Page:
Another week, another eight-hour flight, another race track. Sepang comes as the last of three grueling weekends chasing around the Pacific Ocean to race in Japan, Australia, and now Malaysia.
Even from the comfort of my European home (I lack the funds and, to a lesser extent, the inclination to pursue the paddock halfway around the world), it has been a tough schedule, and the riders and team members I have spoken to about it are all just about ready to come home.
Nearly a month away from home, sharing flights, hire cars and hotel rooms can be grating even for the best of friends. Add in the stresses and tensions of Grand Prix motorcycle racing, and a lot of people are gritting their teeth and doing their best not to punch the people they work with. Some will even make it home without doing so.
The final leg of MotoGP’s odyssey sees the circus travel from Phillip Island, nearly halfway to the South Pole, to Sepang, not far north of the equator. Yet though they are a quarter of a world away, the two have one thing in common: weather.
The actual conditions may be different, the cold, changeable climate of Phillip Island a far cry from the sweltering heat of Malaysia, but at both tracks, the weather plays a much greater role in the proceedings than at other tracks. Judging conditions, and preparing for them, is crucial.
The topic of lane-splitting is heating up in California, after the California Highway Patrol (CHP) posted guidelines for the legal practice to its website, and then was forced to remove them after a formal complaint that the posted recommendations constituted the CHP making legal regulations.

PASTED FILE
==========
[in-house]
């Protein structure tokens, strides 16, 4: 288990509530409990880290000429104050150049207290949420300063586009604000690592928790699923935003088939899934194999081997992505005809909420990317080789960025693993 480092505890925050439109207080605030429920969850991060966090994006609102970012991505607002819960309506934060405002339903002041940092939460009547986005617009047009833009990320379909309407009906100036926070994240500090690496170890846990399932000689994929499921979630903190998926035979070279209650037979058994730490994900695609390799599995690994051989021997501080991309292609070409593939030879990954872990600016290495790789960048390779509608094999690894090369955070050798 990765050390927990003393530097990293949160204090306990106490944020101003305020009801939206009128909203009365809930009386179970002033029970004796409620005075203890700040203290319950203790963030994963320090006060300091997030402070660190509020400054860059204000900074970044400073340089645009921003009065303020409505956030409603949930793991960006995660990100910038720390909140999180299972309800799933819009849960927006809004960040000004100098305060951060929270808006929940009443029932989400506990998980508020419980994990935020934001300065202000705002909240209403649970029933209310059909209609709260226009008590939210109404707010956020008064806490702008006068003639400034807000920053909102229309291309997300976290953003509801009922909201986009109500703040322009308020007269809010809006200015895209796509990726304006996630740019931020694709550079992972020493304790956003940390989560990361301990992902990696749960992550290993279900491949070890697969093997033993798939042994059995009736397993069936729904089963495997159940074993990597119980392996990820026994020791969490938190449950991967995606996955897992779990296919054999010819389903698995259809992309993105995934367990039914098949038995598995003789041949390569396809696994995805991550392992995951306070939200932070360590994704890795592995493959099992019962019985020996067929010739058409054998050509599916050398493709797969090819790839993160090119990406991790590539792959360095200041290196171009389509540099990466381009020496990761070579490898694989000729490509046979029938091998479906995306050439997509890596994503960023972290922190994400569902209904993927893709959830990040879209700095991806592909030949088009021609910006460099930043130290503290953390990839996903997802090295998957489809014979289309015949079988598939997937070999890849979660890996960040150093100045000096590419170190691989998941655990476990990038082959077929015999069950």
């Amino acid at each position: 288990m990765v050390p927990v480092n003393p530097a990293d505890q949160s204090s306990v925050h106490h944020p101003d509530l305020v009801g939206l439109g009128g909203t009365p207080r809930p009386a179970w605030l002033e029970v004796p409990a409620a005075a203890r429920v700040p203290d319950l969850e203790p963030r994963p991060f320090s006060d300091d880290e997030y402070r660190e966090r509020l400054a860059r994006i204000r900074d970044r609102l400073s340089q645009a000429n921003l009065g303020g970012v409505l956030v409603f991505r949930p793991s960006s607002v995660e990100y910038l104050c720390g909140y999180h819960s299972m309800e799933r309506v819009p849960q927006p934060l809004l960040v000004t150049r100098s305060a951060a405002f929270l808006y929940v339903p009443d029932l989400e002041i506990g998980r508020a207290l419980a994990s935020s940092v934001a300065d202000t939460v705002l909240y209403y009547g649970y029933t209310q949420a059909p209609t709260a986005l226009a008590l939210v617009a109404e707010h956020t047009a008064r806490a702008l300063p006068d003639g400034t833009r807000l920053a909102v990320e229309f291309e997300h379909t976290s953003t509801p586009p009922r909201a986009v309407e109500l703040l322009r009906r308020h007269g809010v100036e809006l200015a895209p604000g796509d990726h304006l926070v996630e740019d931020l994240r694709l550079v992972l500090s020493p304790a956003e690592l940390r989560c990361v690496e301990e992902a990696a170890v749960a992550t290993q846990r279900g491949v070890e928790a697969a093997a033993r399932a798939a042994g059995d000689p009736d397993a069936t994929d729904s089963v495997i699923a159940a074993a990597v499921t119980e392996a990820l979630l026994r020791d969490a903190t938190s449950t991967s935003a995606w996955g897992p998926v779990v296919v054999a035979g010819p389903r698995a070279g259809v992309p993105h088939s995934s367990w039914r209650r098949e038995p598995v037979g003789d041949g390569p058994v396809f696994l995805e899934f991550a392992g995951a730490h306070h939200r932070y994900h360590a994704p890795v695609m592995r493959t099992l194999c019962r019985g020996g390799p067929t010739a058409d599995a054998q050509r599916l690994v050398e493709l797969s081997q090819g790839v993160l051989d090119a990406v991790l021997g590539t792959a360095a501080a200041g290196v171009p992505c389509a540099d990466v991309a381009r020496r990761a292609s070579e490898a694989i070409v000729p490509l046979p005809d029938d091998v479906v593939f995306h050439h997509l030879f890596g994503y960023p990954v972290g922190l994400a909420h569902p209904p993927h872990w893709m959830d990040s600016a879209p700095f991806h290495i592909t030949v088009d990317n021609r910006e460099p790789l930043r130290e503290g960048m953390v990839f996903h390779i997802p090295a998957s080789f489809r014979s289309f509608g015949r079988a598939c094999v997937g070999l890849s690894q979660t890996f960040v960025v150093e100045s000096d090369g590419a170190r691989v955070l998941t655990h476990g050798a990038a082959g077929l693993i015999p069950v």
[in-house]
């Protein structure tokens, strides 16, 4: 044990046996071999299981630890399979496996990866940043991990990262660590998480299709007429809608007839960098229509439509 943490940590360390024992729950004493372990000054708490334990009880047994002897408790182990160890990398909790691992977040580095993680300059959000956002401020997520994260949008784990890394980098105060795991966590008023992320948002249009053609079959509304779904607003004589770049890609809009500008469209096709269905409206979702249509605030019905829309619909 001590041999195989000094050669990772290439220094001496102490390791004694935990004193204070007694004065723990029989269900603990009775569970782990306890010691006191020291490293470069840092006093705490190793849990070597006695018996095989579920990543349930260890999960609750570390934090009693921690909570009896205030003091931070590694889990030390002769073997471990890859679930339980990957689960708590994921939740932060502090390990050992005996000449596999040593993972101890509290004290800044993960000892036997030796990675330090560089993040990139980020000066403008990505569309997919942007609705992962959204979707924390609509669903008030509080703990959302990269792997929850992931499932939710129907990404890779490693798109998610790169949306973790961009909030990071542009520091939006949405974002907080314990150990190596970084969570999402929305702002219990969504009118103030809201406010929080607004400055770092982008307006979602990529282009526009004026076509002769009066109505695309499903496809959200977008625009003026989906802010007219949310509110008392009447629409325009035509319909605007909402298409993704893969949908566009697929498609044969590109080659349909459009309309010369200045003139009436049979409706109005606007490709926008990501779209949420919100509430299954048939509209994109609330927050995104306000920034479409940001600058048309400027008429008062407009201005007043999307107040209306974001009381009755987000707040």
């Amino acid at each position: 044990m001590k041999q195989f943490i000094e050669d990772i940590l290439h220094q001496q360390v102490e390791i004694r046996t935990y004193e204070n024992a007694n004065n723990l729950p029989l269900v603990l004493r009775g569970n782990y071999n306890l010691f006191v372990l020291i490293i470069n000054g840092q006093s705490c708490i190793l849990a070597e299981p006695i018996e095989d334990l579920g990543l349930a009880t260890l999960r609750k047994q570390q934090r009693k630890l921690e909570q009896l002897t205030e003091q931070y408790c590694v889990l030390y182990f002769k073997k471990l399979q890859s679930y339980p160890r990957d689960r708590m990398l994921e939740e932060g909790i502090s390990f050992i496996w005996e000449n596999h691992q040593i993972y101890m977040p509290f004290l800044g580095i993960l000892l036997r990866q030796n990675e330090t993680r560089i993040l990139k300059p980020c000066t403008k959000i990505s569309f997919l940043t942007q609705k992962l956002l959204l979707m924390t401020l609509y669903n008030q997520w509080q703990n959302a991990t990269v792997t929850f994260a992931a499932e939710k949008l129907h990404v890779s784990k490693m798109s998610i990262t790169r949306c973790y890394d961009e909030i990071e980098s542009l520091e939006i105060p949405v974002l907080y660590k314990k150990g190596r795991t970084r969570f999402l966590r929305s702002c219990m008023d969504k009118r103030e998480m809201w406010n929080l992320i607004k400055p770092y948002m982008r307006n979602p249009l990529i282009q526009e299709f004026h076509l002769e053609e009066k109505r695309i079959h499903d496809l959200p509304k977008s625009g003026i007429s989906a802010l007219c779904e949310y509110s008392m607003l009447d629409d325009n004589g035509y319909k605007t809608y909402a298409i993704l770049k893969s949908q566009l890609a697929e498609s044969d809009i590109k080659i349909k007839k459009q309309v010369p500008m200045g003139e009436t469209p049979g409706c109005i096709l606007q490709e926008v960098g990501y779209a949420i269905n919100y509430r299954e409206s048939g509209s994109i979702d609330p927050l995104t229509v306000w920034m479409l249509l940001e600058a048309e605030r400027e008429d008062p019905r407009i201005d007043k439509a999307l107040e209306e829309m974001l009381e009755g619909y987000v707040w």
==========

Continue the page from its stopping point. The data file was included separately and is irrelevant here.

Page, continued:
Now finishing a year-long study regarding the safety of motorcycles splitting lanes in The Golden State, the CHP has found that lane-splitting is no more dangerous than riding a motorcycle in general, provided a rider doesn’t exceed the flow of traffic by more than 10 mph.
Where have the days gone? Well, the international dateline is partially to blame, as today’s installment of my trip to Malaysia officially comes to you from Thursday, local time. In that timespan, I’ve been on four airplanes, two monorails, and a handful of taxicabs — which really just means that not too much has really happened worth reporting.
The first 24 hours were spent sitting on a plane. First, Delta to get me from Florida to San Francisco (via Atlanta), and then Cathay Pacific to get me from San Francisco to Kuala Lumpur (via Hong Kong). I endured 15hrs from America to Asia in the middle seat, between two lovely elderly Indian ladies, whose names I did not catch, so thus named them Fay and Doris, as it corresponded to their seat letters.
Fay enjoys Bollywood movies like it’s life’s greatest guilty pleasure, while Doris was a no-nonense kind of gal, who took a walk on the wild side this flight with her non-vegitarian meal choices. We became immediate friends during our journey, and promptly never spoke to each other once the landing gear deployed. Tyler Durden was right.
The Husqvarna brand will be returning to the street, as the now KTM-owned motorcycle company will release three street models at the upcoming EICMA show. Husqvarna says that the new models will “give a clear understanding of the future of the brand” — which hopefully means how Husqvarna will define itself differently that being just rebadged KTM.